I am almost forty and my parents have only just retired from teaching, spending nineteen years of their careers teaching a course where everyone hopes their knowledge will never be put to the test. I am scrolling through Twitter when #Parkland starts trending and I am ashamed at my relief that my parents aren’t teachers anymore and terrified, because my partner has just become certified to teach. I text my momma: I’m glad you’re retired and I’m scared of how selfish it makes me feel. She texts back: I’m glad, too, I love you. I think of the texts scared teenagers sent their parents from lockdown, I love you, I love you, I love you. How this feverish love of guns twists and perverts what is considered normal. I text a friend in Florida. I am scheduled to travel to AWP and present a panel and have already articulated my fear at traveling back to the state where I have left ex-husbands, angry white men with guns, grinding grudges. A week before Parkland, my name lands on a list called Shitty Women in Literature, penned in poison by another angry white man, loading grudges into a magazine, a barrel aimed like a hit list of women he wants to destroy.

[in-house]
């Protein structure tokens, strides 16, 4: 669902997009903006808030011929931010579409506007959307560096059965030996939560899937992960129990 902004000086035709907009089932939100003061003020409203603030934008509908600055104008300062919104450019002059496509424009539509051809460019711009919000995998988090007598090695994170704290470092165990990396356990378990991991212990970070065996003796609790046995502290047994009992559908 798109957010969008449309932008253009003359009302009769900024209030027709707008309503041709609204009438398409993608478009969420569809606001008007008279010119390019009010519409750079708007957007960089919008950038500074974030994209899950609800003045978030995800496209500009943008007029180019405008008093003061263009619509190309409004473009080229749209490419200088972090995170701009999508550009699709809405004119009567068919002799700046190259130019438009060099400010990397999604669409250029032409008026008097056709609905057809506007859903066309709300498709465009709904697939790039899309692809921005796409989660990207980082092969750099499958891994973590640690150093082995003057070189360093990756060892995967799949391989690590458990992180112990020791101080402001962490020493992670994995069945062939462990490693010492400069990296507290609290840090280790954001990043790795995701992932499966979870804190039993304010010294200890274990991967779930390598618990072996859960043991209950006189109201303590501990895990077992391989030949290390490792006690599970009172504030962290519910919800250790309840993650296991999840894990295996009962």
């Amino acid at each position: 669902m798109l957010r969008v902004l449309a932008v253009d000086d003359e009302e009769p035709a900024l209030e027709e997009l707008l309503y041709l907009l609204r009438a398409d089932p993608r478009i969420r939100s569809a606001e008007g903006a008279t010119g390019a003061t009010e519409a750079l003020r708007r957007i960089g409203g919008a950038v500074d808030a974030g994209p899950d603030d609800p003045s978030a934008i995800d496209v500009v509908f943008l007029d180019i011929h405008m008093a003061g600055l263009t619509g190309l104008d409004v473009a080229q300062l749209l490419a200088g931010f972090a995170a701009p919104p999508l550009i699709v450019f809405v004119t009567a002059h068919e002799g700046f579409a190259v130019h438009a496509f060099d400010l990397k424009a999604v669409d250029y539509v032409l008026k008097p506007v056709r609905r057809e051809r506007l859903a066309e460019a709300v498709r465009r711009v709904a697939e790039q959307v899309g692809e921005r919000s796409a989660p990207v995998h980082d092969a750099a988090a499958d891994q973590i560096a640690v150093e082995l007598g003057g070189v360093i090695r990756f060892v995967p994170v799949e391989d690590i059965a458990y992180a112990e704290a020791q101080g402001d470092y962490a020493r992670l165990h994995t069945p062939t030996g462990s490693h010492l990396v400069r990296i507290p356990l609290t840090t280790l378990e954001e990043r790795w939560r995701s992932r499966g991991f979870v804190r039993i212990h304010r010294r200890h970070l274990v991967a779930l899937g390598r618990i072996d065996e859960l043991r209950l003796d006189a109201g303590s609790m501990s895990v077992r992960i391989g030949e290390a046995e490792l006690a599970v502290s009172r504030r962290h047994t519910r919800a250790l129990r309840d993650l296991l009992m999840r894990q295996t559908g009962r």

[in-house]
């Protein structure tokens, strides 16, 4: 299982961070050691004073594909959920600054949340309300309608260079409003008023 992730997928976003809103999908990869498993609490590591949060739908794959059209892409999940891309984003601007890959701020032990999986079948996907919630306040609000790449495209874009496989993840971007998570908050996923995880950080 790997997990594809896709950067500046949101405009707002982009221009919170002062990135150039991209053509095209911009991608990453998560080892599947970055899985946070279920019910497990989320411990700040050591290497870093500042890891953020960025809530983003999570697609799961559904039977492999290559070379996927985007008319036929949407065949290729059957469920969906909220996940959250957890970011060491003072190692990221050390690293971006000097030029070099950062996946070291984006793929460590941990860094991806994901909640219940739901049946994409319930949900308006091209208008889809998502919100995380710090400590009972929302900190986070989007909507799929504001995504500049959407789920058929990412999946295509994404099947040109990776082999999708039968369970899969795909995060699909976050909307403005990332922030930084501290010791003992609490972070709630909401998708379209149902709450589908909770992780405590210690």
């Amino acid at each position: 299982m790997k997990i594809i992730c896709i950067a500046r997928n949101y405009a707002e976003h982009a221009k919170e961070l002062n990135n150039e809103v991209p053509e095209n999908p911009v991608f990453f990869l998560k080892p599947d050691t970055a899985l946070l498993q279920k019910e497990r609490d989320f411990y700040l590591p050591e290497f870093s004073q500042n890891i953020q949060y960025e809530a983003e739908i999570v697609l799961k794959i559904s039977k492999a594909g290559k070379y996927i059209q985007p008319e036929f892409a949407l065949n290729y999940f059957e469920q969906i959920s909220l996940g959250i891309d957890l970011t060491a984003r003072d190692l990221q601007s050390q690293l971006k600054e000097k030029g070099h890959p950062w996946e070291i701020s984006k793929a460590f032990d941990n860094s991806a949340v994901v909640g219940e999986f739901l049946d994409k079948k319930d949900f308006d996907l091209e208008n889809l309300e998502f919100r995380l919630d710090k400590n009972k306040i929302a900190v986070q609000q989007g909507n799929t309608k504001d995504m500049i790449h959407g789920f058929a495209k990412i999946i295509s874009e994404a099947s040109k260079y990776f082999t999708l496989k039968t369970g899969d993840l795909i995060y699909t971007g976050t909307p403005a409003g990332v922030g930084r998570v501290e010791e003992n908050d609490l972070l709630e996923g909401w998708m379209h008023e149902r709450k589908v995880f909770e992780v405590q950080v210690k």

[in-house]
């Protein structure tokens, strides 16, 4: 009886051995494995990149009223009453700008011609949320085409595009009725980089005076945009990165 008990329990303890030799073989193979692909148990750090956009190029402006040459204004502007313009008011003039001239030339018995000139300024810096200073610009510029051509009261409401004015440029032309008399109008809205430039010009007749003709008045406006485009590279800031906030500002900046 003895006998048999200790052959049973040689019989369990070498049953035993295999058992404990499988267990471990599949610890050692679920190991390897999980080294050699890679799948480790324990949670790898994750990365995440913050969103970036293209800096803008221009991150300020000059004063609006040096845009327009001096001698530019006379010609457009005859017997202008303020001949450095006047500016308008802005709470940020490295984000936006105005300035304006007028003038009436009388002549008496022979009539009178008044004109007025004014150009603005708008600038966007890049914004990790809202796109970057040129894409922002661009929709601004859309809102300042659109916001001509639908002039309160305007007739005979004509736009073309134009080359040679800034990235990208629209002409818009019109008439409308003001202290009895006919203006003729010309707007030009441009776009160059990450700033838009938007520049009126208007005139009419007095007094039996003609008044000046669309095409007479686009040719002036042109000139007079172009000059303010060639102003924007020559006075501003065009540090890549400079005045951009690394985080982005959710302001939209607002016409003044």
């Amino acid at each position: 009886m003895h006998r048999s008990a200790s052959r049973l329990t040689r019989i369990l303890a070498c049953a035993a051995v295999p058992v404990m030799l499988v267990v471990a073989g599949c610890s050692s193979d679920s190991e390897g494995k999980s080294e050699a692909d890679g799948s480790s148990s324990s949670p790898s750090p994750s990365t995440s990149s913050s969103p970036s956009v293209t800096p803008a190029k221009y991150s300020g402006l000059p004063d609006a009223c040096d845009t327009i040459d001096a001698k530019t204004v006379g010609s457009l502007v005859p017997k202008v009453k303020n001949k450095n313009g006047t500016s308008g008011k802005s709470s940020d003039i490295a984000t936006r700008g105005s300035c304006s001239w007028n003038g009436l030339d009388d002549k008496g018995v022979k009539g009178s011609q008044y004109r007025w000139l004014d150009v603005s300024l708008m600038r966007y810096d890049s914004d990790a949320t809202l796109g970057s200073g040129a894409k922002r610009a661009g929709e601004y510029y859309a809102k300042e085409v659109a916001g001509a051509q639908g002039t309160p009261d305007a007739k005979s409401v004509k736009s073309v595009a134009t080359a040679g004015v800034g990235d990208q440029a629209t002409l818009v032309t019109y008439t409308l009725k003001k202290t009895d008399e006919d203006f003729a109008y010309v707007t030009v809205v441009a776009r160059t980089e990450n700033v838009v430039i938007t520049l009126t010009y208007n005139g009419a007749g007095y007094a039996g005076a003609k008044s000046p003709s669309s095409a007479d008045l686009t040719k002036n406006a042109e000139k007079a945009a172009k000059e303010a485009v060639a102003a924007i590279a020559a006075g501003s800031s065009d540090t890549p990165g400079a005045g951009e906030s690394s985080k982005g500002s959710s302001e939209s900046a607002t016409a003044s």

Do you think we’ll be safe? I ask. I don’t know, she replies. I just don’t know.

***

Rumpus original art by Briana Finegan.


Allie Marini is a cross-genre writer holding degrees from both Antioch University of Los Angeles and New College of Florida. She has authored several chapbooks, was a 2018 Shitty Women in Literature nominee, and has been a Best of the Net finalist. A native Floridian now freezing to death in the Bay Area, Allie writes poetry, fiction, essays, and was a 2017 performing member of the Oakland Poetry Slam team. She can be found on Twitter at @kiddeternity. To book, contact Sugar Booking Entertainment: [email protected]. More from this author →